A much older famous example, of course, would be Star Wars, which the studios continue to capitalize upon to this day.) Often these types of films are based on a popular book series and can be a great way to motivate audiences to return for film after film. Of course, a downside to this film model appears when the initial film in a series fails to gain enough popularity to justify making the follow up films. (This occurred with 2007’s The Golden Compass, which was supposed to be the first part of a series based on Philip Pullman’s trilogy, His Dark Materials.)

Yet another trend making the rounds in Hollywood today is the eye toward 3D-friendly scripts. Not only does the use of 3D allow a new creative perspective for script developers, it also (when it succeeds, at least) can pull in significantly higher revenue due to increased ticket prices.

As you might imagine when considering this seemingly slapdash method of deciding when and how a film should be made, the product that results from a film shoot can end up being quite a mess. This is particularly problematic in those cases where studios have invested huge amounts of money into a film’s production (such as blockbuster action movies and 3D films).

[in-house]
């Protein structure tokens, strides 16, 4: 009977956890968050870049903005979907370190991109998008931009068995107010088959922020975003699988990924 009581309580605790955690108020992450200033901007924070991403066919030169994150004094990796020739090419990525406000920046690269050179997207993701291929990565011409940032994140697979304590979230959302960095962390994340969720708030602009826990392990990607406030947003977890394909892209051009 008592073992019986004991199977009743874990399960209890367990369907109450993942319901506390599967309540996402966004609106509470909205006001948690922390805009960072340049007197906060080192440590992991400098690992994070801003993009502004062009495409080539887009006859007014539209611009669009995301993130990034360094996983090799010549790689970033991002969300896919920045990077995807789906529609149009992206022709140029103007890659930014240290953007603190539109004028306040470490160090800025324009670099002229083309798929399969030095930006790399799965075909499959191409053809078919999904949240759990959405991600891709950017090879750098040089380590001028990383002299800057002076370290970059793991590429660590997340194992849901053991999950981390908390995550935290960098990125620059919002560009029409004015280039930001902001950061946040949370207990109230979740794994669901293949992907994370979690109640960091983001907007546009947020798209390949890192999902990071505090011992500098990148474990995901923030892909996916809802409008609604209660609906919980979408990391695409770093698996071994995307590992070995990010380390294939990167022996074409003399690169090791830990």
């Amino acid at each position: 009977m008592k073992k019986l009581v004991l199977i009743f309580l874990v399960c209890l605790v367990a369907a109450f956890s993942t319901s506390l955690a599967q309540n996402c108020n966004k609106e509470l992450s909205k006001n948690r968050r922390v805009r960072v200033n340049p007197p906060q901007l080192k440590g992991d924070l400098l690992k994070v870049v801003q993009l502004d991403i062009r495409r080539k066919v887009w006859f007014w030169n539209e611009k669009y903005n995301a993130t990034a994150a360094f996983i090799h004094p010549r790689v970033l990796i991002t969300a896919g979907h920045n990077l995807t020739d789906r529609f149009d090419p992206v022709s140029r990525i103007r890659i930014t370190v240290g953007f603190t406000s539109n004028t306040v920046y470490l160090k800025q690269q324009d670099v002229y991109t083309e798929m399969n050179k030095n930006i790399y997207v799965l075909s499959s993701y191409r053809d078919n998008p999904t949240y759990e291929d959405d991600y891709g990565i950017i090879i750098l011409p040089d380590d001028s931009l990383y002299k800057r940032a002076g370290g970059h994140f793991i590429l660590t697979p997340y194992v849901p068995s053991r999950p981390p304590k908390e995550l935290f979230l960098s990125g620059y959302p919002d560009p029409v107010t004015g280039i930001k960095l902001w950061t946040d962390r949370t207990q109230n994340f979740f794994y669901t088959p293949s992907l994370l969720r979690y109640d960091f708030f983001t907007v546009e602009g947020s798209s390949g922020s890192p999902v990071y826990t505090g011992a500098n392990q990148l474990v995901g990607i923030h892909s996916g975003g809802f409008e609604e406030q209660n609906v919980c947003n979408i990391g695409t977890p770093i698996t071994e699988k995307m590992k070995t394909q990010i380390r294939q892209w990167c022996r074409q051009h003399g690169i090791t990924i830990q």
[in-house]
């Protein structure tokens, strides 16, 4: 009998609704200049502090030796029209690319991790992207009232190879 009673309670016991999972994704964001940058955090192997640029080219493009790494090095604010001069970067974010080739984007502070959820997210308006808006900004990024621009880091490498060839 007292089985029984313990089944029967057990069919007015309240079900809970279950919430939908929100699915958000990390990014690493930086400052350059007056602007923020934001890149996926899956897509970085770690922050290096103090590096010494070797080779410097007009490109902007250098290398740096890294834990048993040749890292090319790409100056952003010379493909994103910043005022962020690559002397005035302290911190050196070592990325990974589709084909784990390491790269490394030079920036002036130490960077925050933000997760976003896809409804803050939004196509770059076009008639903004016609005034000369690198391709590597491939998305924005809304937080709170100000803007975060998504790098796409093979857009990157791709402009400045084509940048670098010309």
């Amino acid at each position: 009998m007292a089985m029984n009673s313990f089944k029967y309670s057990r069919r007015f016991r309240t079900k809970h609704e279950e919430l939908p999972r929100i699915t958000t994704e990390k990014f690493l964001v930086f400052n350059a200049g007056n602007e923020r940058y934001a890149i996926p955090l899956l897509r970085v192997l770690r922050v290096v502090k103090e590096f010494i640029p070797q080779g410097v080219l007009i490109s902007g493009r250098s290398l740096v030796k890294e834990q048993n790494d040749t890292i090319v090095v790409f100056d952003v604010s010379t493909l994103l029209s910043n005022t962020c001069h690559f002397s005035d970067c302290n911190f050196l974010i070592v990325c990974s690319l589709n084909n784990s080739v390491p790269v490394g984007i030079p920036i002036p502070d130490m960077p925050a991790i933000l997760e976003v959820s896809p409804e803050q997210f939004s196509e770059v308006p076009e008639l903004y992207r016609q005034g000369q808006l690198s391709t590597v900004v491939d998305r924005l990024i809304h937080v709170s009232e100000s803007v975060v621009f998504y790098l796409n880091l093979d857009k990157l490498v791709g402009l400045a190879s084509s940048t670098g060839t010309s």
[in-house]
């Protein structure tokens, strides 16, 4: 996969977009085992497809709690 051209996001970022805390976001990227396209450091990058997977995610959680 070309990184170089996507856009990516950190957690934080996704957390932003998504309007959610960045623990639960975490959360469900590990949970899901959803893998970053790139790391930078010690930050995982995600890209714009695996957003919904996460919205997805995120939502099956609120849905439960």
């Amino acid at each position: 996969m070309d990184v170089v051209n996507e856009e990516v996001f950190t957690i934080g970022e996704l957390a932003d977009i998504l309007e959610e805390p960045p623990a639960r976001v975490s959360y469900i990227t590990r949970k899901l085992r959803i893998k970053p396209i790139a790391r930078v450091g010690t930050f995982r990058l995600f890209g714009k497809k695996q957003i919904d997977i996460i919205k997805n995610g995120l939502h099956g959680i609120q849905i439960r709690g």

With films like Batman or Avengers, hundreds of millions of dollars have been spent, and the studio cannot afford for the film to be a flop. Therefore, huge amounts of energy and money tend to be invested into post-production – often even more than is spent on script development – in order to sort out these problems and to change the film into something releasable. There will be new shoots for the film’s sudden new, alternative ending.

There will be as many previews as is necessary to ensure that the film receives a positive audience reaction. “But why waste money like this?” you may ask. “Why doesn’t a studio save itself all this unnecessary post-production spending and simply ensure that a script is workable before filming begins?” The fact is, common sense and the end result is not what the studio executives tend to have in mind when they give the green light on a film.

They get tunnel vision as they rush to acquire rights for whatever is hot at the moment – whether it’s the Marvel comic brand or a bestselling book. They care about having the next big thing to release at the next big holiday with the next big star on the cast list. The rest of the issues get left to be sorted out later. This is certainly a problem with the underlying structure of film production, but it is also a fundamental way of doing business in the film industry that will not be changing any time soon.